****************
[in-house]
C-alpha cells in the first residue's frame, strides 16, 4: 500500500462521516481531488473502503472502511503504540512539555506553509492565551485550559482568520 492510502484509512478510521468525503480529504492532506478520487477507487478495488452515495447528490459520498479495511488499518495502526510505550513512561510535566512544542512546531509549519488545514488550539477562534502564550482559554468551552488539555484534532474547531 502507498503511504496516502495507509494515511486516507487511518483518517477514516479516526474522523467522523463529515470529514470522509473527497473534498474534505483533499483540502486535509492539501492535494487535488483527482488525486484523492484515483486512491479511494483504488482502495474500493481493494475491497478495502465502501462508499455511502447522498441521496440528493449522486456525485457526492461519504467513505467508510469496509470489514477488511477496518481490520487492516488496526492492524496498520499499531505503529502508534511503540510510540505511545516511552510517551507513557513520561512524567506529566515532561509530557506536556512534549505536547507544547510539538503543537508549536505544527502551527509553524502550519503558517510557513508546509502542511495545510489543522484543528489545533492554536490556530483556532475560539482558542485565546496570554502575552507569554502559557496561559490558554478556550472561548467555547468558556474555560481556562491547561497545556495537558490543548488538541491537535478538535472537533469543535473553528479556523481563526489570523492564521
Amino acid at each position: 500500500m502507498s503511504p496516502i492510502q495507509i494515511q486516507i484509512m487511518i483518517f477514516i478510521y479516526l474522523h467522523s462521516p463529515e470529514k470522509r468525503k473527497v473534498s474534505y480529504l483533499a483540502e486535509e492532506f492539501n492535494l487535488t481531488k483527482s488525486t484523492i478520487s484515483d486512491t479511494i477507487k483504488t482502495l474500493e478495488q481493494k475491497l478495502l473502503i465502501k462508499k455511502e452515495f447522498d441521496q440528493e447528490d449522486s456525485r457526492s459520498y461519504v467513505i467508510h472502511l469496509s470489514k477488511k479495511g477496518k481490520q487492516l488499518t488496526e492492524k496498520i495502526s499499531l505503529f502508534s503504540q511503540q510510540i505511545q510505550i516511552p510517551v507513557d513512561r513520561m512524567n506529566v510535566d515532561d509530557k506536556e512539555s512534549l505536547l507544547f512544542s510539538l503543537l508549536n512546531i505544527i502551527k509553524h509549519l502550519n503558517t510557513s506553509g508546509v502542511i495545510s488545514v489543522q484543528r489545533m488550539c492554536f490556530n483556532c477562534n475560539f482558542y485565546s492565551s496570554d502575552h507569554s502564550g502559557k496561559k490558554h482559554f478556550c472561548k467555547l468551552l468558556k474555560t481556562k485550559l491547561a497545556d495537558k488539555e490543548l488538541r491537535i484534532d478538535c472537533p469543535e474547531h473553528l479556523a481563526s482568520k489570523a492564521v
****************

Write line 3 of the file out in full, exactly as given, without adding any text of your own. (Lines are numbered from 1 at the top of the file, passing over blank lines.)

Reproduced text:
Amino acid at each position: 500500500m502507498s503511504p496516502i492510502q495507509i494515511q486516507i484509512m487511518i483518517f477514516i478510521y479516526l474522523h467522523s462521516p463529515e470529514k470522509r468525503k473527497v473534498s474534505y480529504l483533499a483540502e486535509e492532506f492539501n492535494l487535488t481531488k483527482s488525486t484523492i478520487s484515483d486512491t479511494i477507487k483504488t482502495l474500493e478495488q481493494k475491497l478495502l473502503i465502501k462508499k455511502e452515495f447522498d441521496q440528493e447528490d449522486s456525485r457526492s459520498y461519504v467513505i467508510h472502511l469496509s470489514k477488511k479495511g477496518k481490520q487492516l488499518t488496526e492492524k496498520i495502526s499499531l505503529f502508534s503504540q511503540q510510540i505511545q510505550i516511552p510517551v507513557d513512561r513520561m512524567n506529566v510535566d515532561d509530557k506536556e512539555s512534549l505536547l507544547f512544542s510539538l503543537l508549536n512546531i505544527i502551527k509553524h509549519l502550519n503558517t510557513s506553509g508546509v502542511i495545510s488545514v489543522q484543528r489545533m488550539c492554536f490556530n483556532c477562534n475560539f482558542y485565546s492565551s496570554d502575552h507569554s502564550g502559557k496561559k490558554h482559554f478556550c472561548k467555547l468551552l468558556k474555560t481556562k485550559l491547561a497545556d495537558k488539555e490543548l488538541r491537535i484534532d478538535c472537533p469543535e474547531h473553528l479556523a481563526s482568520k489570523a492564521v